It's very hard, as young single woman who is pregnant at say 15 to go to college, get educated and get a great job. It happens, but those who manage it definitely are the exceptions.

    The problem is that social conservatism and economic conservatism definitely are at odds in this issue. I don't think they need be since the main worry of social conservatives is that teaching birth control promotes sex. I don't think there is evidence for that.

  7. throwing a monkey into the works...
    If those people who actually listen to education programmes had more children earlier it might be good for the country.
    If we reversed the trend to a declining population we could handle population growth in NZ ourselves without having to migrate in people to work in order to pay for our elderly's superanuation.
    the problem then is just a cultural issue we have with "adult" and flexible education

  8. Richard,
    Can I ask why you think it would be a good thing if there were less abortions? Or why it would be a good thing to have less unwanted pregnancies, if all of them were simply terminated by abortion? What, in your view, are the negatives of abortion?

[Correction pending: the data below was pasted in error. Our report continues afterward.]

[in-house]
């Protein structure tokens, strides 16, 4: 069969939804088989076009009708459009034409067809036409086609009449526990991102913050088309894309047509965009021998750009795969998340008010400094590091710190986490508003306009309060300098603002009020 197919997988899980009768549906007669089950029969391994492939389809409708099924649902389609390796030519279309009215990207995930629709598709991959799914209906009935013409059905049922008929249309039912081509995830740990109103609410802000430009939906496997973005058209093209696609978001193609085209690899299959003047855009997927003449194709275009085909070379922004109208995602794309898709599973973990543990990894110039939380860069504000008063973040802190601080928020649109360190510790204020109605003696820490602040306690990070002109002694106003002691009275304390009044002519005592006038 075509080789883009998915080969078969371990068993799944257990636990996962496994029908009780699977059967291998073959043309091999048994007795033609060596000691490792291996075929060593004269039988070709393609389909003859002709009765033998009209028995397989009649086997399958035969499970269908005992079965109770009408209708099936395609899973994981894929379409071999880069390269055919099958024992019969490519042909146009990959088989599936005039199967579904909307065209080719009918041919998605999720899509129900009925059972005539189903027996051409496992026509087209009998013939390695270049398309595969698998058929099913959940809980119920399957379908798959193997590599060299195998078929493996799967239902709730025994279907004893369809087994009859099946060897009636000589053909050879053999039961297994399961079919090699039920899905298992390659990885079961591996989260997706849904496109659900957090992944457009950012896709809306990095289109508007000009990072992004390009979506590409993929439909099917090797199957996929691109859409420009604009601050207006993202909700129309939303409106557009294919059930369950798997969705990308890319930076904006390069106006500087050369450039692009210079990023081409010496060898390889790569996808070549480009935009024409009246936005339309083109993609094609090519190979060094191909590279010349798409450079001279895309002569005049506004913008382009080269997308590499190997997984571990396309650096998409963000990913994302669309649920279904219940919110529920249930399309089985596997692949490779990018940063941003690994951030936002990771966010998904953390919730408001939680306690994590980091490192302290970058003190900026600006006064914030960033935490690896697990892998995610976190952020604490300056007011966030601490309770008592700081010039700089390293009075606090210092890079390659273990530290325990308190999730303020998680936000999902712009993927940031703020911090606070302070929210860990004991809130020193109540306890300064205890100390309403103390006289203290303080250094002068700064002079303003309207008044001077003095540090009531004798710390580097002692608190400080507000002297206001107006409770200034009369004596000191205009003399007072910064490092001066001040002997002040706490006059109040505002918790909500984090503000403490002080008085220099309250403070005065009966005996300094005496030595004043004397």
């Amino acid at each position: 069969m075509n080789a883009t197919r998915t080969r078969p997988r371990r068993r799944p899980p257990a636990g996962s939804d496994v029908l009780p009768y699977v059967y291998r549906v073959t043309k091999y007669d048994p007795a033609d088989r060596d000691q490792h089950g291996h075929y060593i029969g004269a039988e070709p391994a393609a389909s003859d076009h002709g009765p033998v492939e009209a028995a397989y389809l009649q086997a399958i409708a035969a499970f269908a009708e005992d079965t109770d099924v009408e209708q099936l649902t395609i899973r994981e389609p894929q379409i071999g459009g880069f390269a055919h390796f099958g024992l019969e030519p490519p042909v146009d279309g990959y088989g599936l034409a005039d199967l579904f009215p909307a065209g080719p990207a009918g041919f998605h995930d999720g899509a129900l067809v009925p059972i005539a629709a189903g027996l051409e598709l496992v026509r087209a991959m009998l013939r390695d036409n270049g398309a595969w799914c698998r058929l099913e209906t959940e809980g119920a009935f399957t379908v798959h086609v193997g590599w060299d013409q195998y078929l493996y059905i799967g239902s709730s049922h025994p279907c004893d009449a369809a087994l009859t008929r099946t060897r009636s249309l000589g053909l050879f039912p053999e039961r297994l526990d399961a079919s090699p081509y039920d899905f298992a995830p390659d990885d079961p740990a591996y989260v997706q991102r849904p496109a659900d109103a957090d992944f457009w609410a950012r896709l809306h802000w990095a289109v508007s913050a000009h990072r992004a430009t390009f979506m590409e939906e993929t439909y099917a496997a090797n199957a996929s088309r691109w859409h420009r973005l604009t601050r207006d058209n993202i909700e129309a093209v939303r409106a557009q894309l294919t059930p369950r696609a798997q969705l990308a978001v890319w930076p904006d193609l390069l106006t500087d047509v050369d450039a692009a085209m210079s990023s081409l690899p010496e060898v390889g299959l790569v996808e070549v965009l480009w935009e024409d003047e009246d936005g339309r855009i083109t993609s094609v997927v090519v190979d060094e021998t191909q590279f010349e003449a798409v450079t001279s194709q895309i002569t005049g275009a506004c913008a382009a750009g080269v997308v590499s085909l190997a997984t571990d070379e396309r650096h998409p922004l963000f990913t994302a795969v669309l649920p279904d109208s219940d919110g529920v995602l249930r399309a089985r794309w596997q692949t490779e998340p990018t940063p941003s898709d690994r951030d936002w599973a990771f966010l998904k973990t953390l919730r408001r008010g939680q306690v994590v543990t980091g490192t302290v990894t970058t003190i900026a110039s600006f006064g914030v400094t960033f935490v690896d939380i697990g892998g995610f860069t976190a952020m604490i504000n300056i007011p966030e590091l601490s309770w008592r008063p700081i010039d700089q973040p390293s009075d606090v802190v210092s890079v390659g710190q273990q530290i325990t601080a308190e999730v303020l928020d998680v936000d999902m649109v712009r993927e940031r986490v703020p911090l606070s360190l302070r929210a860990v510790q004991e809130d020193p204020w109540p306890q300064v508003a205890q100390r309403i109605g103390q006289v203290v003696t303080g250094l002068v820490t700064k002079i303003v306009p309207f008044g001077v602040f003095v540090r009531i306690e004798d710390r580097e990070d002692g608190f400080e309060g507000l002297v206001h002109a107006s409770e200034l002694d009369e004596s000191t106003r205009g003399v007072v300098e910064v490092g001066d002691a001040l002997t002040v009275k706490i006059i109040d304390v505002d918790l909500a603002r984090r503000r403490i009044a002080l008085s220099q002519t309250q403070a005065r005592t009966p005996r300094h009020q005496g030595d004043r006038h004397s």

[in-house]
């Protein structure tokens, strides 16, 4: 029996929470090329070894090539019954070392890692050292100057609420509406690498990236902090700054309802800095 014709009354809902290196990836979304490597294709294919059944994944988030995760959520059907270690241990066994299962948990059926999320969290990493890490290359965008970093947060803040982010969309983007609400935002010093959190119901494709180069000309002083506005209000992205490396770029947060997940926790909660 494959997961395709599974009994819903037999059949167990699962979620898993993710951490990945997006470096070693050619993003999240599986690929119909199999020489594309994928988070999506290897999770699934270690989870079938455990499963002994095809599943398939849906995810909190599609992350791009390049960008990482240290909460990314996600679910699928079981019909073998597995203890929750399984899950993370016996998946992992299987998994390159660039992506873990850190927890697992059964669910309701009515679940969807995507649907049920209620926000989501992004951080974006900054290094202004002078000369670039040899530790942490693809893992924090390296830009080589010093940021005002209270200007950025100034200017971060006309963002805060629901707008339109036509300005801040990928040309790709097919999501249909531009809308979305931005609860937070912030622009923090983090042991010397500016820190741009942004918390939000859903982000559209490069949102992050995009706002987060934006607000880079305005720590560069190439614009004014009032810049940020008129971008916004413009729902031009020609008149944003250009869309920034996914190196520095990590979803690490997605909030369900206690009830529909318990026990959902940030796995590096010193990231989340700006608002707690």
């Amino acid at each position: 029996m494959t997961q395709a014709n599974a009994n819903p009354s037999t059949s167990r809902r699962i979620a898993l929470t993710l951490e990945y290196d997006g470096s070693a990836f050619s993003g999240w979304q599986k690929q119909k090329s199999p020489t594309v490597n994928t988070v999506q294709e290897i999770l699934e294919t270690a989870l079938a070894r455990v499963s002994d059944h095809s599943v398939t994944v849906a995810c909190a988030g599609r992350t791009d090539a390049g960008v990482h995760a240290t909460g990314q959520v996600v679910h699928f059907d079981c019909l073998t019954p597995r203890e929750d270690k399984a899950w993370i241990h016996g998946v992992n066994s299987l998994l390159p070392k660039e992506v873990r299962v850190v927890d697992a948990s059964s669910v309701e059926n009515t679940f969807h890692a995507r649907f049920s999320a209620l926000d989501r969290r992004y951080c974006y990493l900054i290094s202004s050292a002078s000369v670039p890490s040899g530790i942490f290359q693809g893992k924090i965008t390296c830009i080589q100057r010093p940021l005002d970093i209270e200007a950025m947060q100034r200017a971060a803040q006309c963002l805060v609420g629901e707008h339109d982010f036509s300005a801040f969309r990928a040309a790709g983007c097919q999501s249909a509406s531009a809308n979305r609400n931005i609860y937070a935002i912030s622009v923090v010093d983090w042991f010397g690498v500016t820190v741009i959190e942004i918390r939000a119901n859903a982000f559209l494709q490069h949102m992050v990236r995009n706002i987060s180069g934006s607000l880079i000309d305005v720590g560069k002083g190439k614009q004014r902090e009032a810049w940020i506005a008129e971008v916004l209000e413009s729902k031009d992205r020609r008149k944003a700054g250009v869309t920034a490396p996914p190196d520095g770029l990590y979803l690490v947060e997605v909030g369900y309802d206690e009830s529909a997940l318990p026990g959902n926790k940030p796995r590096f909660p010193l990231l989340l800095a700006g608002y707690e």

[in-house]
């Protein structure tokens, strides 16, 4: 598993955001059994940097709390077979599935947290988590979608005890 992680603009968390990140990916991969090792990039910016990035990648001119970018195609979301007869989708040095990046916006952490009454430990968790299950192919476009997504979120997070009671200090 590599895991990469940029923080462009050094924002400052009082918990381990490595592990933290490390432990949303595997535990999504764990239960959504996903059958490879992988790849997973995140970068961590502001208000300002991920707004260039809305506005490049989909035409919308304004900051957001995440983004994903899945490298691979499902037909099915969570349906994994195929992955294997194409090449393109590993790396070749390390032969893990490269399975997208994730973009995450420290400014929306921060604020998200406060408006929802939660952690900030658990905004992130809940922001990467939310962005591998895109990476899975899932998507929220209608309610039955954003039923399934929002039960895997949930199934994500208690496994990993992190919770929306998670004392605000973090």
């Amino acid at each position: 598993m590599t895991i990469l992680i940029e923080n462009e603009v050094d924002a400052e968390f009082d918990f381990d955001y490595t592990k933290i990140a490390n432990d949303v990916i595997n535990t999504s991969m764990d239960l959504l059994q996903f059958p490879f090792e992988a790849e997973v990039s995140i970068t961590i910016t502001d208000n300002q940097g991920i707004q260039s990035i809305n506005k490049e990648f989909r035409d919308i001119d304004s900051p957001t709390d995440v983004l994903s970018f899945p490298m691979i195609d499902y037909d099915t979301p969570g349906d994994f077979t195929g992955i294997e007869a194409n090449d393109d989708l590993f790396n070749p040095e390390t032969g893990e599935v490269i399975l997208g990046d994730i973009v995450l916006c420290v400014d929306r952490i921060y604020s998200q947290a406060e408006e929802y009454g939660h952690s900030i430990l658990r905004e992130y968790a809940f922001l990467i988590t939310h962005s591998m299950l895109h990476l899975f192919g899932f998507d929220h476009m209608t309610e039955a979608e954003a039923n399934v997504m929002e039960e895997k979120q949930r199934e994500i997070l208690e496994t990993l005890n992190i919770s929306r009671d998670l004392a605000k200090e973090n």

9. Unwanted pregnancies are bad precisely because they are unwanted.

    I think abortions are unfortunate for the mother. Some may not care, but for others it is a very difficult decision/experience. And of course the morality of abortion is questionable - though I don't think there is anything wrong with it, I could be wrong. My mild doubt is not nearly strong enough to justify restricting women's freedom by banning abortion entirely, but it can contribute to my general desire that we avoid the need for them in the first place.

    Most of all, abortions are inefficient. If you compare having an abortion with avoiding getting pregnant in the first place, what's not to prefer about the latter? It's like choosing between getting a (dental) filling or avoiding holes. Prevention is better than cure - one needn't hate medicine to believe that.